No Jim, that’s not what I’m implying at all. Those are two separate points. Point one: The Dark Knight is a cultural phenomenon. Point two: Voters should vote for the best film, not the best indie film. That’s what I mean by indie-film agenda. In your first paragraph you made it clear where you stand on this issue and it seems we’re simply on opposite sides. This isn’t so much about The Dark Knight as it is about the broader issue of honest voting. Every award from the Golden Globes to the Dallas Fort Worth Film Critics Association claims to reward the best movie of the year. You however have all but admitted you vote not for which film is best, but which film hasn’t already had success. That’s what I’m getting at here, popularity is beside the point and was only mentioned as evidence that indeed, many of the people voting for these awards love The Dark Knight. If they love it, why aren’t they voting for it?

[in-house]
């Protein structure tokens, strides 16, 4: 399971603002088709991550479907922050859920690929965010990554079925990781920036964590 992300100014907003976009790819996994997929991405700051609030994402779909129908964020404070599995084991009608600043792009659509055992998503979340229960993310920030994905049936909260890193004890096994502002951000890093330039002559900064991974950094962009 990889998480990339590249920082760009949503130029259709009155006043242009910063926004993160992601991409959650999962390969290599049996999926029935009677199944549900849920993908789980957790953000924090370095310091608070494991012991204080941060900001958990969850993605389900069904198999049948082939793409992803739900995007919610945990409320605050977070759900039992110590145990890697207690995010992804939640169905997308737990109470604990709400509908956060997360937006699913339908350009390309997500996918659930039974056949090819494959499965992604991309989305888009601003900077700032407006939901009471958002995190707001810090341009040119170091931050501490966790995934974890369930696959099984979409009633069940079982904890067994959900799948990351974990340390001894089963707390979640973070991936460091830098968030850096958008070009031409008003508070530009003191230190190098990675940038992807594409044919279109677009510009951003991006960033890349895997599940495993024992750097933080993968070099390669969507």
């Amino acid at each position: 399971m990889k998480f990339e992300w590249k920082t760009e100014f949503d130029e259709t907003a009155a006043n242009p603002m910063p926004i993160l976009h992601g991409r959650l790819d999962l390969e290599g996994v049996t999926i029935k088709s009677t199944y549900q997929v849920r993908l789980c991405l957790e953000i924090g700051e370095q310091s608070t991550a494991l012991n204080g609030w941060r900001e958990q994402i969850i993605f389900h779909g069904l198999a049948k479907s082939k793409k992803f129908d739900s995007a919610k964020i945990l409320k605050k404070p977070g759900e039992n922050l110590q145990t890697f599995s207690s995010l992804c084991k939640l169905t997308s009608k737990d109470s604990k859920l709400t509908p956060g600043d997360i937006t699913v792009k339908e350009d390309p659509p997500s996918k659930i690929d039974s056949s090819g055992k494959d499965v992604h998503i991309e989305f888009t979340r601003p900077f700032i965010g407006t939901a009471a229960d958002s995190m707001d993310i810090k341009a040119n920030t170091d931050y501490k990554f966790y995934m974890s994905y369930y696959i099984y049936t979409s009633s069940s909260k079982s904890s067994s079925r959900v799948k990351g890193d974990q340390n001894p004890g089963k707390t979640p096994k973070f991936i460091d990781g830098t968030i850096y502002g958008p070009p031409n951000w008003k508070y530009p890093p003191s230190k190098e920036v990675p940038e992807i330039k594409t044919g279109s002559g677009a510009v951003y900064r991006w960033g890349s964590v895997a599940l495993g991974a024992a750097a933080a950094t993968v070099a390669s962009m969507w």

I am however delighted that a few moneymakers like WALL-E have managed to cut through the popularity bias you support to win awards this year. Unfortunately wins for movies like WALL-E have been extremely rare so far and let’s face it, we all know that Heath Ledger almost certainly wouldn’t be racking up nearly as many wins were he not in fact, dead. I’m not suggesting here that The Dark Knight should win every award or for that matter even be guaranteed any wins. I’m only suggesting that it ought to be in the conversation and so far, for the most part, it isn’t. Why isn’t it? Because all too many awards voters feel as you do, that The Dark Knight has had enough success.

Josh Tyler